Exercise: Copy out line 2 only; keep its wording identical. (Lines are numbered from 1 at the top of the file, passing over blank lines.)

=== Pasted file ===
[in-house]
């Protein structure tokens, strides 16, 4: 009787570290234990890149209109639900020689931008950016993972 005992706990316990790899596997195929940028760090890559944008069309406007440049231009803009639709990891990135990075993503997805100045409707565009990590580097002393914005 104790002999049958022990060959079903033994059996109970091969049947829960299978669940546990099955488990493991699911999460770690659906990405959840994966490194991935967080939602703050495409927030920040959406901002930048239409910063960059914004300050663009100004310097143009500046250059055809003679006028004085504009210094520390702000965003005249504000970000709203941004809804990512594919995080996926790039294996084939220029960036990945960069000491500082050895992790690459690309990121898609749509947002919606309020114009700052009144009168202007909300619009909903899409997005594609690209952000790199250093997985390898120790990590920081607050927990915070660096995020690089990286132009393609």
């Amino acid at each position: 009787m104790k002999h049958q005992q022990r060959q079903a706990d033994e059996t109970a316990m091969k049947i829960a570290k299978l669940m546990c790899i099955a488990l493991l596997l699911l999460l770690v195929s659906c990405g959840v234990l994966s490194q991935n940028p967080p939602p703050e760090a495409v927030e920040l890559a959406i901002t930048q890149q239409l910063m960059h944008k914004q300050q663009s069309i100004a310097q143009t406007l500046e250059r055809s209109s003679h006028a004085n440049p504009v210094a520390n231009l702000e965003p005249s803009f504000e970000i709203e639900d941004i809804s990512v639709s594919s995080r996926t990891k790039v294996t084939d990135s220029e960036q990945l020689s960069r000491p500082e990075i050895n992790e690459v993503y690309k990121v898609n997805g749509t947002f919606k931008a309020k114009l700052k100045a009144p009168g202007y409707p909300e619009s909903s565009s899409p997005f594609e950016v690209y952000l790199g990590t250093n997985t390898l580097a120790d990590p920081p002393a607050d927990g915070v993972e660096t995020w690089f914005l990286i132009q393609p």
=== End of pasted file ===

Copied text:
């Protein structure tokens, strides 16, 4: 009787570290234990890149209109639900020689931008950016993972 005992706990316990790899596997195929940028760090890559944008069309406007440049231009803009639709990891990135990075993503997805100045409707565009990590580097002393914005 104790002999049958022990060959079903033994059996109970091969049947829960299978669940546990099955488990493991699911999460770690659906990405959840994966490194991935967080939602703050495409927030920040959406901002930048239409910063960059914004300050663009100004310097143009500046250059055809003679006028004085504009210094520390702000965003005249504000970000709203941004809804990512594919995080996926790039294996084939220029960036990945960069000491500082050895992790690459690309990121898609749509947002919606309020114009700052009144009168202007909300619009909903899409997005594609690209952000790199250093997985390898120790990590920081607050927990915070660096995020690089990286132009393609």